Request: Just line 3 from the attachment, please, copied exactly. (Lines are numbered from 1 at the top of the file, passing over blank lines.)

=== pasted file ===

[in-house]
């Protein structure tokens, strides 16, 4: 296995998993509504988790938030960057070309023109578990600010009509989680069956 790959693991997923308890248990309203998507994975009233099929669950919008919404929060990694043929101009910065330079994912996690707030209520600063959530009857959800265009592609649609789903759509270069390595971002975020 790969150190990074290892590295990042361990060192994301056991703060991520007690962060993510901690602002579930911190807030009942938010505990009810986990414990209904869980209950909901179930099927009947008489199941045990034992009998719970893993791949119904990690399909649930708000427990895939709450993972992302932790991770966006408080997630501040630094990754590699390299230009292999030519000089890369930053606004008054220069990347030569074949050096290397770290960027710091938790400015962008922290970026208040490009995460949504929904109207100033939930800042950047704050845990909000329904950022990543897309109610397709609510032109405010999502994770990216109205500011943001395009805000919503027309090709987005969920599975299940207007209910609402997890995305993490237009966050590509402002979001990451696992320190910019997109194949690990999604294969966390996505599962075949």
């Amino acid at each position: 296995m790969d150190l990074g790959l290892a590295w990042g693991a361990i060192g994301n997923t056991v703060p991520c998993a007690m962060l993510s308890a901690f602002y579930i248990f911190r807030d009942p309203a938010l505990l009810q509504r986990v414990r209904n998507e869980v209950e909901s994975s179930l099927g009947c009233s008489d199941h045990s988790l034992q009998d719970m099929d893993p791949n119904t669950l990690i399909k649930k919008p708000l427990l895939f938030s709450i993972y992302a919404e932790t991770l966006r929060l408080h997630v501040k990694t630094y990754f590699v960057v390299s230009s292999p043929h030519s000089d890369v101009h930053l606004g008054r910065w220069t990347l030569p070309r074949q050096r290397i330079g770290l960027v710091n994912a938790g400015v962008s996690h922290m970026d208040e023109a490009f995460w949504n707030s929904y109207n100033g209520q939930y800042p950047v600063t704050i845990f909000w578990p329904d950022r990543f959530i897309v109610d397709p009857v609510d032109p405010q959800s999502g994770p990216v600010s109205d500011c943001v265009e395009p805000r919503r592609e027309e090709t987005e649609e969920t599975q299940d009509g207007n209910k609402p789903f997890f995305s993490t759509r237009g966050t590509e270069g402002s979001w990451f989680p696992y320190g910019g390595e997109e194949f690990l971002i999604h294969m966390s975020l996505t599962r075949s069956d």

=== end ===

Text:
């Amino acid at each position: 296995m790969d150190l990074g790959l290892a590295w990042g693991a361990i060192g994301n997923t056991v703060p991520c998993a007690m962060l993510s308890a901690f602002y579930i248990f911190r807030d009942p309203a938010l505990l009810q509504r986990v414990r209904n998507e869980v209950e909901s994975s179930l099927g009947c009233s008489d199941h045990s988790l034992q009998d719970m099929d893993p791949n119904t669950l990690i399909k649930k919008p708000l427990l895939f938030s709450i993972y992302a919404e932790t991770l966006r929060l408080h997630v501040k990694t630094y990754f590699v960057v390299s230009s292999p043929h030519s000089d890369v101009h930053l606004g008054r910065w220069t990347l030569p070309r074949q050096r290397i330079g770290l960027v710091n994912a938790g400015v962008s996690h922290m970026d208040e023109a490009f995460w949504n707030s929904y109207n100033g209520q939930y800042p950047v600063t704050i845990f909000w578990p329904d950022r990543f959530i897309v109610d397709p009857v609510d032109p405010q959800s999502g994770p990216v600010s109205d500011c943001v265009e395009p805000r919503r592609e027309e090709t987005e649609e969920t599975q299940d009509g207007n209910k609402p789903f997890f995305s993490t759509r237009g966050t590509e270069g402002s979001w990451f989680p696992y320190g910019g390595e997109e194949f690990l971002i999604h294969m966390s975020l996505t599962r075949s069956d």